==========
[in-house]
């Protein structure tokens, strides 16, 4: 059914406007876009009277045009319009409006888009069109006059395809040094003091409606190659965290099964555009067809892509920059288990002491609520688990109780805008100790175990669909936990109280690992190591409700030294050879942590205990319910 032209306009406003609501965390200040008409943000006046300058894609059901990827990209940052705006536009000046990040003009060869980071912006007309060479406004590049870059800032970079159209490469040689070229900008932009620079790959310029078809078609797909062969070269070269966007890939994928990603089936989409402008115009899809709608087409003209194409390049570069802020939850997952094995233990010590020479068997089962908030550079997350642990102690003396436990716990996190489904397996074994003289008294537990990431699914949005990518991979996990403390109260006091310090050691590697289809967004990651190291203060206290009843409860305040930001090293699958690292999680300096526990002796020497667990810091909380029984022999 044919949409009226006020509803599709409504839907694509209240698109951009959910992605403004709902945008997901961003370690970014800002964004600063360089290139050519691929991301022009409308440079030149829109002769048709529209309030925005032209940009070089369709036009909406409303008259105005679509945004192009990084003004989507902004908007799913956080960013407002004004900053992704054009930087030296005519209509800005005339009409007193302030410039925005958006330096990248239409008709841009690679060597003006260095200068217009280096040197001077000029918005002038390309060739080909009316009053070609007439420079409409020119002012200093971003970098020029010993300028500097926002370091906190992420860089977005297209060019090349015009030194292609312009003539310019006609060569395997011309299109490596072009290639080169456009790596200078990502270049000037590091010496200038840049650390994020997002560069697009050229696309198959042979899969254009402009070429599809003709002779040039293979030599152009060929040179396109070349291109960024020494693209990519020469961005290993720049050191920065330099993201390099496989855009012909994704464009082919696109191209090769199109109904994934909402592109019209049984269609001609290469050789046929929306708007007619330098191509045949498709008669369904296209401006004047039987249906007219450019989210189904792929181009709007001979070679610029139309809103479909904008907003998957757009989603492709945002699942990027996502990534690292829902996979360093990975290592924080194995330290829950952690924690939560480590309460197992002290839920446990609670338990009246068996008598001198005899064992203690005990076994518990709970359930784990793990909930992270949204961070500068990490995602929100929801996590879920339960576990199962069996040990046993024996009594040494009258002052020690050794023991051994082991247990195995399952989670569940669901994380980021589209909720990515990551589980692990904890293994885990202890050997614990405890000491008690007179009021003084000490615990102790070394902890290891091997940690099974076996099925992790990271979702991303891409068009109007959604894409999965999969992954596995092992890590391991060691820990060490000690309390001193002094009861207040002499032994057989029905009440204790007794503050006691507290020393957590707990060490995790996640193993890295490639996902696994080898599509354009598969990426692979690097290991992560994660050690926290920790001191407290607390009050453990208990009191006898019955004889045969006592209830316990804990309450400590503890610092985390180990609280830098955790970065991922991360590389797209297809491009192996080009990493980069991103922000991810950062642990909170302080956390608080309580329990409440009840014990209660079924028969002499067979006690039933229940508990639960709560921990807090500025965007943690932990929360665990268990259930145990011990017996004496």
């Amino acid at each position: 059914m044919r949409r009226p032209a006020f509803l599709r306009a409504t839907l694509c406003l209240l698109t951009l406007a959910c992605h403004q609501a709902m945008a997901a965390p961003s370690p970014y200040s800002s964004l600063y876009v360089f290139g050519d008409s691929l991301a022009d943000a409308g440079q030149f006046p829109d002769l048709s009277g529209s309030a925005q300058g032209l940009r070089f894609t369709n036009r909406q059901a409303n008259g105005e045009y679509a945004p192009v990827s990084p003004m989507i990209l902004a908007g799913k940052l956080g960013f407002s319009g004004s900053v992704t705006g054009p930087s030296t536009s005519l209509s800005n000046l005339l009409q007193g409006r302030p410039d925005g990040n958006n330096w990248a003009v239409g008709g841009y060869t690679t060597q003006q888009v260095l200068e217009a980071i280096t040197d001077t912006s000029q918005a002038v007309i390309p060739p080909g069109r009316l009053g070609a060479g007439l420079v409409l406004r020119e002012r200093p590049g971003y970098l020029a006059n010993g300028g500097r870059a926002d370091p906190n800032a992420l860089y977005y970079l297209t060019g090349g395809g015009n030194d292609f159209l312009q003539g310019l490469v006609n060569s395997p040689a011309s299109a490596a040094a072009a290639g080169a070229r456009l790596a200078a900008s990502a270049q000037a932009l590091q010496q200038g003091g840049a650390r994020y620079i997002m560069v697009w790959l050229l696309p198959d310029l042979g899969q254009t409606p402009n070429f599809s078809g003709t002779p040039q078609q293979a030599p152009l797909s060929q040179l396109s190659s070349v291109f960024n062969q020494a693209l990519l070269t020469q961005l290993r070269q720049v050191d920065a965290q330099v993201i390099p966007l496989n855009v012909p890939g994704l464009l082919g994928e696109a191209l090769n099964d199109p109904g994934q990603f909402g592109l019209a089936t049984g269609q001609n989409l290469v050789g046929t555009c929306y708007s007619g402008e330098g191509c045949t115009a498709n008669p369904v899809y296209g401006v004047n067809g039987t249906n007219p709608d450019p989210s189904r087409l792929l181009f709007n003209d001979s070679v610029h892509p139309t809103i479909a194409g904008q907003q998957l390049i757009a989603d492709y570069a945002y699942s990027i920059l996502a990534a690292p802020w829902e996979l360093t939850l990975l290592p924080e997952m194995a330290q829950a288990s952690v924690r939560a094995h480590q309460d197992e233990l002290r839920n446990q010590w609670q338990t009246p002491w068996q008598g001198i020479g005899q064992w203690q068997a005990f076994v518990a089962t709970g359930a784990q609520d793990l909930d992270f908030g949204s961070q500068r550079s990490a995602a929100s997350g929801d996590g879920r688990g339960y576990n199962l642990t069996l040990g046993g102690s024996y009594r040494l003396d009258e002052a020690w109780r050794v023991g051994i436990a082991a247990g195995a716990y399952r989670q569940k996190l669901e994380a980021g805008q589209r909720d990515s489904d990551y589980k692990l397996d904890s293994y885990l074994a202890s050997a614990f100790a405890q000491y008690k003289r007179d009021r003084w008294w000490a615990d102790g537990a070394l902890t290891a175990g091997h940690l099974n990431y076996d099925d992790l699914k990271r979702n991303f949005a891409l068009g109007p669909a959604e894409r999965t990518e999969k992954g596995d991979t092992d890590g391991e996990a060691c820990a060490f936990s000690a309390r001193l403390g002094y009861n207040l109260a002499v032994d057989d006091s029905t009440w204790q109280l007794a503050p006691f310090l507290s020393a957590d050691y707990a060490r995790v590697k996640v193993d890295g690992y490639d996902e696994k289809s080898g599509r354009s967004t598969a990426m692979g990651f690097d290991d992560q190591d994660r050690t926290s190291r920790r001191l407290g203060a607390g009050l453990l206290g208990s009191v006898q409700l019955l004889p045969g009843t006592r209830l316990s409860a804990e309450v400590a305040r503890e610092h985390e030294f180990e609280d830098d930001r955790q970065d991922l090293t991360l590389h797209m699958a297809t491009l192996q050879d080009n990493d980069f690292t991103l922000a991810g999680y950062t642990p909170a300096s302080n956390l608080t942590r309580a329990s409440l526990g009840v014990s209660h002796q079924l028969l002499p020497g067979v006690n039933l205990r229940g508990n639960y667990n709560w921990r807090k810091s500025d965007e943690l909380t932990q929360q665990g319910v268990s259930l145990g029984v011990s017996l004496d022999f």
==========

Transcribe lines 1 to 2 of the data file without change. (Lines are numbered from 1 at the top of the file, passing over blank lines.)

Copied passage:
[in-house]
């Protein structure tokens, strides 16, 4: 059914406007876009009277045009319009409006888009069109006059395809040094003091409606190659965290099964555009067809892509920059288990002491609520688990109780805008100790175990669909936990109280690992190591409700030294050879942590205990319910 032209306009406003609501965390200040008409943000006046300058894609059901990827990209940052705006536009000046990040003009060869980071912006007309060479406004590049870059800032970079159209490469040689070229900008932009620079790959310029078809078609797909062969070269070269966007890939994928990603089936989409402008115009899809709608087409003209194409390049570069802020939850997952094995233990010590020479068997089962908030550079997350642990102690003396436990716990996190489904397996074994003289008294537990990431699914949005990518991979996990403390109260006091310090050691590697289809967004990651190291203060206290009843409860305040930001090293699958690292999680300096526990002796020497667990810091909380029984022999 044919949409009226006020509803599709409504839907694509209240698109951009959910992605403004709902945008997901961003370690970014800002964004600063360089290139050519691929991301022009409308440079030149829109002769048709529209309030925005032209940009070089369709036009909406409303008259105005679509945004192009990084003004989507902004908007799913956080960013407002004004900053992704054009930087030296005519209509800005005339009409007193302030410039925005958006330096990248239409008709841009690679060597003006260095200068217009280096040197001077000029918005002038390309060739080909009316009053070609007439420079409409020119002012200093971003970098020029010993300028500097926002370091906190992420860089977005297209060019090349015009030194292609312009003539310019006609060569395997011309299109490596072009290639080169456009790596200078990502270049000037590091010496200038840049650390994020997002560069697009050229696309198959042979899969254009402009070429599809003709002779040039293979030599152009060929040179396109070349291109960024020494693209990519020469961005290993720049050191920065330099993201390099496989855009012909994704464009082919696109191209090769199109109904994934909402592109019209049984269609001609290469050789046929929306708007007619330098191509045949498709008669369904296209401006004047039987249906007219450019989210189904792929181009709007001979070679610029139309809103479909904008907003998957757009989603492709945002699942990027996502990534690292829902996979360093990975290592924080194995330290829950952690924690939560480590309460197992002290839920446990609670338990009246068996008598001198005899064992203690005990076994518990709970359930784990793990909930992270949204961070500068990490995602929100929801996590879920339960576990199962069996040990046993024996009594040494009258002052020690050794023991051994082991247990195995399952989670569940669901994380980021589209909720990515990551589980692990904890293994885990202890050997614990405890000491008690007179009021003084000490615990102790070394902890290891091997940690099974076996099925992790990271979702991303891409068009109007959604894409999965999969992954596995092992890590391991060691820990060490000690309390001193002094009861207040002499032994057989029905009440204790007794503050006691507290020393957590707990060490995790996640193993890295490639996902696994080898599509354009598969990426692979690097290991992560994660050690926290920790001191407290607390009050453990208990009191006898019955004889045969006592209830316990804990309450400590503890610092985390180990609280830098955790970065991922991360590389797209297809491009192996080009990493980069991103922000991810950062642990909170302080956390608080309580329990409440009840014990209660079924028969002499067979006690039933229940508990639960709560921990807090500025965007943690932990929360665990268990259930145990011990017996004496």